He slipped near the bottom and crashed so hard on his lower back that it left a deep bruise, and the pain didn’t entirely subside until last week. Johnson tried to warm up the next day for the opening round at Augusta National and decided minutes before his tee time that he couldn’t go.
“I feel like the game’s finally back in form like it was leading into the Masters. I feel like I’m swinging everything really well and got a lot of control over the golf ball. I’m feeling really good,” Johnson said as he focuses on winning the FedEx Cup Playoffs. “Obviously getting a win here today gives me a lot of confidence going into next week and the rest of the playoffs.”
Johnson is the No. 1 player in the World Golf Rankings, and with Sunday’s victory, he returned to the top of the standings in the FedEx Cup Playoffs. He currently maintains a 595-point edge over Spieth, with Justin Thomas, Hideki Matsuyama and Jon Rahm rounding out the top five.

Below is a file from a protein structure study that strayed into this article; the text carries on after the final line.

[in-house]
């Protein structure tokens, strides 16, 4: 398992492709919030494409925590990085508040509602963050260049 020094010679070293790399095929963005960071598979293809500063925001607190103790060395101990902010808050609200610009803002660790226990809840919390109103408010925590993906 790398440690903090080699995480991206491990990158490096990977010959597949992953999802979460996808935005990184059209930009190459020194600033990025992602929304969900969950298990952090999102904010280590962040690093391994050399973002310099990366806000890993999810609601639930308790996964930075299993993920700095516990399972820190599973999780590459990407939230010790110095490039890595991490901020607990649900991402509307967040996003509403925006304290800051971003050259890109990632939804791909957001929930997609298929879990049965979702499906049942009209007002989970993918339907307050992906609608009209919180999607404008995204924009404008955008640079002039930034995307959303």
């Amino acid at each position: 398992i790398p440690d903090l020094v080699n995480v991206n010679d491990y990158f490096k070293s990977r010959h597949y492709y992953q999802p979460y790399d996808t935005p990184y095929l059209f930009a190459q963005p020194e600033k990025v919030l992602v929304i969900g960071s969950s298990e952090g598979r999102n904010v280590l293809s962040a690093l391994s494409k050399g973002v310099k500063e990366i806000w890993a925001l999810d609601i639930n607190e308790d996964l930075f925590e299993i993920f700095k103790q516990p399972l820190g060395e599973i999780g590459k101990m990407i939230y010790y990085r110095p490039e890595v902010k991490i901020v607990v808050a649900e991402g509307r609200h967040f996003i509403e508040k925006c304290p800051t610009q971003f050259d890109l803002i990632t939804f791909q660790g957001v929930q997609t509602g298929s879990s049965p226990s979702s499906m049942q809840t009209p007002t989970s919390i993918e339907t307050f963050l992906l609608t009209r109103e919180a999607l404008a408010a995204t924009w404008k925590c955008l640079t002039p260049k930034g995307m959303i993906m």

Prior to the Masters, Johnson won the Dell Technologies Match Play, the Genesis Open at Riviera Country Club and the WGC Mexico Championship.
Johnson’s winning streak was the longest since Rory McIlroy also won three in a row in the summer of 2014. He was trying to match Tiger Woods, who won five in a row from September 2007 through March 2008.
Johnson’s ascent in the rankings has been steady, highlighted by winning the 2016 U.S. Open, the first major tournament victory of his career. In a decade-long PGA Tour career, Johnson has won at least one tournament every year since his rookie season.
Besides the U.S. Open, in 2016 Johnson won the WGC-Bridgestone (a World Golf Championship event) and the BMW Championship, part of the Tour’s FedEx Cup playoffs. In total, he cashed checks for more than $9 million, best in professional golf, while leading the Tour in scoring average and top-10 finishes.
The opening FedEx Cup playoff event featured two of the biggest names in golf who put on an amazing show on Long Island.
“I thought that was a fun show,” Spieth said. “I was hoping it wasn’t going to be that much fun.”